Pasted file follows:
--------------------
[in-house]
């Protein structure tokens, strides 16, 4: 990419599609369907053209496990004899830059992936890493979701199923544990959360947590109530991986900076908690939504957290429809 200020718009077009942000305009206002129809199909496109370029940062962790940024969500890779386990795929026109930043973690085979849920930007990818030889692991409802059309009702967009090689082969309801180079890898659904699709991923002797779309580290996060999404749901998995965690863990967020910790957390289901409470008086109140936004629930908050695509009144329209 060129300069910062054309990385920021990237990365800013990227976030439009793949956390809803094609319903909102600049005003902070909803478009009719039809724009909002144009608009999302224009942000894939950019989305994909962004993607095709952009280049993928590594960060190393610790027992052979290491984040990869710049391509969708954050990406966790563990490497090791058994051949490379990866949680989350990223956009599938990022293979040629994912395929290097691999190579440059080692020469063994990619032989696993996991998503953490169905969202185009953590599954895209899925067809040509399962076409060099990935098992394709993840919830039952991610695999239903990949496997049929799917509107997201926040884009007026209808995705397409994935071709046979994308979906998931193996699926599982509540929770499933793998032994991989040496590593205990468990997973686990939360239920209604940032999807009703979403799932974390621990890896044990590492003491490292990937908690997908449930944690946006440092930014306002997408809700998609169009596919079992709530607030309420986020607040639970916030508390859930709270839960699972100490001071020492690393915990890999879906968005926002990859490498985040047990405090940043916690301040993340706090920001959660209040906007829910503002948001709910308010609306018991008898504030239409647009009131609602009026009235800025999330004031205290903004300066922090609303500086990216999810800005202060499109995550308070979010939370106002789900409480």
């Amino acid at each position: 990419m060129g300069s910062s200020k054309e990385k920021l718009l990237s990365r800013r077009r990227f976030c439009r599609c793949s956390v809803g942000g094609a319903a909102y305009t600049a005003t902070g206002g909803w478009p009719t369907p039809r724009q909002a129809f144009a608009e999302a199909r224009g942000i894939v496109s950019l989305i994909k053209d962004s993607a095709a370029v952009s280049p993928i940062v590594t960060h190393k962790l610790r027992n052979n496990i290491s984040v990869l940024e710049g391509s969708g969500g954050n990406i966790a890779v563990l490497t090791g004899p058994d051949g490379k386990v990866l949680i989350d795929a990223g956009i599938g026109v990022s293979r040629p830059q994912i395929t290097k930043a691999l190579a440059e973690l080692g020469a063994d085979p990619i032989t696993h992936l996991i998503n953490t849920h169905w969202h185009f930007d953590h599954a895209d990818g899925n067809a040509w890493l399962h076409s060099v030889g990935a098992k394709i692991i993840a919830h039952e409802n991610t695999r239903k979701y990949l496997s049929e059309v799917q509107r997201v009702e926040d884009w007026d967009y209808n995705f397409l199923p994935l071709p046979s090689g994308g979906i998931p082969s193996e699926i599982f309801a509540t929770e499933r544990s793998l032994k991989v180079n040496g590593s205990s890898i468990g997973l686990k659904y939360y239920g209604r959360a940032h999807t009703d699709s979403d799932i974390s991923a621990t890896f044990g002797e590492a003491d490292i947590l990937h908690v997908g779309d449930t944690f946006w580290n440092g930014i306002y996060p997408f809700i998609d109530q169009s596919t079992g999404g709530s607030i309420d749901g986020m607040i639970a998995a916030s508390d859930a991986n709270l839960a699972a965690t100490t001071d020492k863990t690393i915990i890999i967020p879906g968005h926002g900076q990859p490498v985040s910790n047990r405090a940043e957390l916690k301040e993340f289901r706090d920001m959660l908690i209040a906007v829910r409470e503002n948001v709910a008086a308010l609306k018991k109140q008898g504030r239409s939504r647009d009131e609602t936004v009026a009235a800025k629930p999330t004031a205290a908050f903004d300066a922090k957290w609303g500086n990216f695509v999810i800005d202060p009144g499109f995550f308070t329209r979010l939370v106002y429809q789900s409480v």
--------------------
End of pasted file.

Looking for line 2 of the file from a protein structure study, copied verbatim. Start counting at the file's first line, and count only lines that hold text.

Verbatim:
């Protein structure tokens, strides 16, 4: 990419599609369907053209496990004899830059992936890493979701199923544990959360947590109530991986900076908690939504957290429809 200020718009077009942000305009206002129809199909496109370029940062962790940024969500890779386990795929026109930043973690085979849920930007990818030889692991409802059309009702967009090689082969309801180079890898659904699709991923002797779309580290996060999404749901998995965690863990967020910790957390289901409470008086109140936004629930908050695509009144329209 060129300069910062054309990385920021990237990365800013990227976030439009793949956390809803094609319903909102600049005003902070909803478009009719039809724009909002144009608009999302224009942000894939950019989305994909962004993607095709952009280049993928590594960060190393610790027992052979290491984040990869710049391509969708954050990406966790563990490497090791058994051949490379990866949680989350990223956009599938990022293979040629994912395929290097691999190579440059080692020469063994990619032989696993996991998503953490169905969202185009953590599954895209899925067809040509399962076409060099990935098992394709993840919830039952991610695999239903990949496997049929799917509107997201926040884009007026209808995705397409994935071709046979994308979906998931193996699926599982509540929770499933793998032994991989040496590593205990468990997973686990939360239920209604940032999807009703979403799932974390621990890896044990590492003491490292990937908690997908449930944690946006440092930014306002997408809700998609169009596919079992709530607030309420986020607040639970916030508390859930709270839960699972100490001071020492690393915990890999879906968005926002990859490498985040047990405090940043916690301040993340706090920001959660209040906007829910503002948001709910308010609306018991008898504030239409647009009131609602009026009235800025999330004031205290903004300066922090609303500086990216999810800005202060499109995550308070979010939370106002789900409480």